Perceived corruption actually corrupts, says development bank survey
The perception of corruption leads to actual corruption, according to a Costa Rica-based survey from the Inter-American Development Bank.
The survey found a “statistically significant” increase in respondents’ willingness to bribe a police officer after they were told that corruption was on the rise in Costa Rica. The survey, conducted by Borges y Asociados, collected responses from 4,200 adults living in the Greater Metropolitan Area, covering San José, Alajuela, Cartago and Heredia.
The study supports the notion that corruption is a “self-fulfilling prophesy,” where someone’s willingness to engage in corruption depends on their perception of corruption in society.
In this case, respondents were asked how willing they would be to bribe a police officer to avoid punishment. One group was told that corruption was on the rise or given a flier pointing out judicial inefficiency in Costa Rica while the other did not receive any additional information. Respondents were 28 percent more likely to bribe the police officer after being told the country was more corrupt than the control group.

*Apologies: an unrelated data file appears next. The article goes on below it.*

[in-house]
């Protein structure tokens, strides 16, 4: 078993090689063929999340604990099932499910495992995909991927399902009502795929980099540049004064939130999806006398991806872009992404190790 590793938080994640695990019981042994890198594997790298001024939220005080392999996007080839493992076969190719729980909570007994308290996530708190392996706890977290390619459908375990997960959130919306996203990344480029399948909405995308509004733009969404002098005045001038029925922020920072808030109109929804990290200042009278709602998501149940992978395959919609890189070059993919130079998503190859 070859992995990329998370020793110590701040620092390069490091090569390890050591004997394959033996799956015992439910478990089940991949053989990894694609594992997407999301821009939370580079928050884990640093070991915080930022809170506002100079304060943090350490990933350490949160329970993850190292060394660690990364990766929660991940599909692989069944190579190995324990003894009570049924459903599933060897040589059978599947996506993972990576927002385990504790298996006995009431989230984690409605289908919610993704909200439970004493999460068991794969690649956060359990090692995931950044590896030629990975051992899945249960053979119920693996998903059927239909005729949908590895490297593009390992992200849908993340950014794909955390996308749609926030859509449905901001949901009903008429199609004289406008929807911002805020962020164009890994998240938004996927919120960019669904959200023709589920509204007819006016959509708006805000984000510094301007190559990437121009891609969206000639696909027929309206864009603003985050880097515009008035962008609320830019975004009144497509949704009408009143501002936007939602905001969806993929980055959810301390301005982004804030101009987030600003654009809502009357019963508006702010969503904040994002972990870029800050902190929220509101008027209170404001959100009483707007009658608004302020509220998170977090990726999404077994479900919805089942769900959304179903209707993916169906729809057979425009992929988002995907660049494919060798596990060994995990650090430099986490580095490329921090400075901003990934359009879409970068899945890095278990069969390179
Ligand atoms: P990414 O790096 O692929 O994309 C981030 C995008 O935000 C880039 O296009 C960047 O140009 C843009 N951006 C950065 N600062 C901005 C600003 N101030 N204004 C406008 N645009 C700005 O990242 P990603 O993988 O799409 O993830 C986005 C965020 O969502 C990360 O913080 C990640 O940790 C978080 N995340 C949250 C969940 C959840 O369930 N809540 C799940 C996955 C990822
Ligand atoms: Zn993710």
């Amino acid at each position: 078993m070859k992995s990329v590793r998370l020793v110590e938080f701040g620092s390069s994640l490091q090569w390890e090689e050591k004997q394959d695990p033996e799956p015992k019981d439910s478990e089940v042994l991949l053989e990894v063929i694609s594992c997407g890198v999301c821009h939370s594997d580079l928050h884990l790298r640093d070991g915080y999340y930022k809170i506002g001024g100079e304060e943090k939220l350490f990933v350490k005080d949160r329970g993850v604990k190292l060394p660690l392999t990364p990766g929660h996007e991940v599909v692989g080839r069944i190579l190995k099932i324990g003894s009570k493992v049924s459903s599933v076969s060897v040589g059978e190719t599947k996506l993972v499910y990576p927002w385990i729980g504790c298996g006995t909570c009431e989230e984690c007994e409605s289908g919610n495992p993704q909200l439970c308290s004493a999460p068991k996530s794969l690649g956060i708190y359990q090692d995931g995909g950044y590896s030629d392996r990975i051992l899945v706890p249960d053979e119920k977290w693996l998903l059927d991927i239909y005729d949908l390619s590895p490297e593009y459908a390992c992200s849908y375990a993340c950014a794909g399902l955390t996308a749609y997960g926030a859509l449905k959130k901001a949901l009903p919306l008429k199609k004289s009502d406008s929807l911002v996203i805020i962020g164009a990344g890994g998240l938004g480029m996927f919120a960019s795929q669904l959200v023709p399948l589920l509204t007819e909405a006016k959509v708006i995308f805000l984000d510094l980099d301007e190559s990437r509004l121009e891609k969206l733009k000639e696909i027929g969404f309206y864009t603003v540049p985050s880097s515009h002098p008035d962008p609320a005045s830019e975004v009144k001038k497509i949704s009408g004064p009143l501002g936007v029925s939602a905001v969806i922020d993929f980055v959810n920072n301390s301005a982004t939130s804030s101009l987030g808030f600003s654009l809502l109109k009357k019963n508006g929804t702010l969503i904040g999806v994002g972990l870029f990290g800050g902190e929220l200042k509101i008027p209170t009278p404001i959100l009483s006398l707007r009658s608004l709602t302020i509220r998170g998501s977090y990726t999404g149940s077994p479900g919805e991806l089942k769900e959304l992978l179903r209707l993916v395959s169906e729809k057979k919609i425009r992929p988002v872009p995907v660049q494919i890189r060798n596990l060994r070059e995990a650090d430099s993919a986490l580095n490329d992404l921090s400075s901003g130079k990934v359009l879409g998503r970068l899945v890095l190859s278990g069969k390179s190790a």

The IDB’s survey doesn’t necessarily say something about how corrupt Costa Rica is but rather how participants responded to the perception of corruption. According to Transparency International, an organization that tracks corruption globally, Costa Rica was perceived as the least corrupt country in Central America in 2014.
Costa Rica scored 54 on a scale of zero to 100, with zero being the most corrupt and 100 representing the cleanest. The non-militaristic country tied for 47th place worldwide this year, along with Hungary and the African island nation of Mauritius. Chile and Uruguay, which both scored 73, were the least corrupt in Latin America.
See a map of the latest TI results below:
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